Saudi buyers, sellers invited to trade exhibition in Sri Lanka
Saudi buyers, sellers invited to trade exhibition in Sri Lanka
Anil Sirimanne, commercial counselor at the Sri Lankan Embassy, told Arab News that the event, which will discuss Sri Lanka’s trade, tourism and investment, will also coincide with the Commonwealth Business Forum (CBF), which will also be held in Colombo during the same period.
The Commonwealth is a voluntary association of 54 independent countries and the CHOGM is held every two years to enable leaders of Commonwealth countries to come together to discuss global and Commonwealth-related issues and to decide on collective policies and initiatives.
Running parallel to the CHOGM, “Reflection of Sri Lanka,” an international exhibition on trade, tourism and investment, will be held from Nov. 13 to 17 in Colombo, in which numerous private and public sector agencies will be participating.
More than 300 leading exporters of various sectors from Sri Lanka and foreign machinery and technology suppliers will showcase their products and services.
It will be held at the Folk Art Center (Janakala Kendraya) in Battaramulla, a suburb in the capital, Colombo.
“The Embassy of Sri Lanka in Riyadh would like to invite you to participate in this exhibition to develop economic relations with Sri Lankan partners. You can register as a buyer or an exhibitor at the exhibition,” Sirimanne said, adding that attractive travel packages will be offered to participants by the sponsors of the event.
“Sri Lanka is privileged to hold this summit this year. This is the first time an Asian country hosts such an event in 24 years. This prestigious event presents Sri Lanka with a valuable opportunity to promote and reposition Sri Lanka as a strategically important economic center of the world.”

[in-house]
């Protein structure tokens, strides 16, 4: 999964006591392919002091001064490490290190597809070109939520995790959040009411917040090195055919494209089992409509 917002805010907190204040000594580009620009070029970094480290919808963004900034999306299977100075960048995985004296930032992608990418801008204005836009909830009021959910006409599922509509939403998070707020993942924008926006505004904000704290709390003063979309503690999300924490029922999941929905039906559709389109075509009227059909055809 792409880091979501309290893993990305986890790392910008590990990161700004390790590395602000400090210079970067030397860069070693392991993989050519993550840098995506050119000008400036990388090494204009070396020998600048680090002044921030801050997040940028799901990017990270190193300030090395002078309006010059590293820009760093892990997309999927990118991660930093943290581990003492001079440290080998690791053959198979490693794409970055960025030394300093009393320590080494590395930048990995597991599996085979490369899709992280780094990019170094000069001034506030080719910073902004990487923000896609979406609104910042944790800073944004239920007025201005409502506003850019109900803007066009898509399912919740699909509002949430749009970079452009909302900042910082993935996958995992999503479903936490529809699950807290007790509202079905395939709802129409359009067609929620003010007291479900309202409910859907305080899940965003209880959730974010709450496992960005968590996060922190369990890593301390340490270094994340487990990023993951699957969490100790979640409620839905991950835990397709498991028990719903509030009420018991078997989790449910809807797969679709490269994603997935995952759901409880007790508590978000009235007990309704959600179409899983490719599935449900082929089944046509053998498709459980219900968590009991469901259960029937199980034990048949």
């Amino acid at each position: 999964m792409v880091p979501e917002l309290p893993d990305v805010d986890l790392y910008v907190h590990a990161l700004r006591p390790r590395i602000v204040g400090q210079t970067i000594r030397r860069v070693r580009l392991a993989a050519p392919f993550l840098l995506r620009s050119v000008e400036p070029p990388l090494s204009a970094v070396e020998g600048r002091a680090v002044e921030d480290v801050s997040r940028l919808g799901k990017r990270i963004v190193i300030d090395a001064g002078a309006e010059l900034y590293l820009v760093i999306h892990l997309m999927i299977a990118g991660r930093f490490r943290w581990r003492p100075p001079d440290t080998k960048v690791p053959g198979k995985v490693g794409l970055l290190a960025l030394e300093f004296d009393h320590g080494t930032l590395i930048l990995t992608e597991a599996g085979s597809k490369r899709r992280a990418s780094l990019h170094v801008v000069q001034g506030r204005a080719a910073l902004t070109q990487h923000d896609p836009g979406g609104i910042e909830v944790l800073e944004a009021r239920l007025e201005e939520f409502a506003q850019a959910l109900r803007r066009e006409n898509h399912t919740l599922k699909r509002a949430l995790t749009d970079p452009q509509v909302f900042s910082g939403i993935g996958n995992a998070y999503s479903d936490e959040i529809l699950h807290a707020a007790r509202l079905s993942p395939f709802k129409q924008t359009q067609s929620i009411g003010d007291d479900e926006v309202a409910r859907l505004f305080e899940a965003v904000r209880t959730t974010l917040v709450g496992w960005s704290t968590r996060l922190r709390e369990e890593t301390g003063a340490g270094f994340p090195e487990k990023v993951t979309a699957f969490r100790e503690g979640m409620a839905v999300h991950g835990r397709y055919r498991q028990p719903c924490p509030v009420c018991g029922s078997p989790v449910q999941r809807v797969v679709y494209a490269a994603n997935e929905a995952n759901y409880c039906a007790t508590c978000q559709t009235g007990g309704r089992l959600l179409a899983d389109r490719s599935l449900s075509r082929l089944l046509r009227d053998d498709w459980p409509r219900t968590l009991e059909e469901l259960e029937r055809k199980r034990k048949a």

The exhibitors are expected to maintain the highest quality and international standards in displaying their products.
The diplomat said the trade exhibition will be a great opportunity for leading exporters and potential exporters to present their capabilities to the heads of Commonwealth States, high-powered delegations, business leaders and other foreign buyers, which will pave the way to further pursue their business in the global market.
The exposition on trade, tourism and investment will be organized by the Ministry of Economic Development, the Ministry of Industry and Commerce and Sri Lanka Tourism and Board of Investment (BOI) in collaboration with the Sri Lanka Export Development Board (EDB) and in association with other government agencies to showcase Sri Lanka’s export portfolio at its best.
The exposition includes product displays, networking sessions, seminars and industry visits. Foreign exhibitors will present state-of-the-art equipment and technology.
Promotional packages include a 25-percent discount on airfare to and from Colombo, gratis visa, internal transport, including airport pick up free of charge and concessions for hotel charges.
Saudi woman aims to support the blind through ‘Walking Friendship’
JEDDAH: Seven years ago Sawsan Abdullah underwent brain surgery which resulted in partial blindness, weakness in the right side of her body and partial memory loss.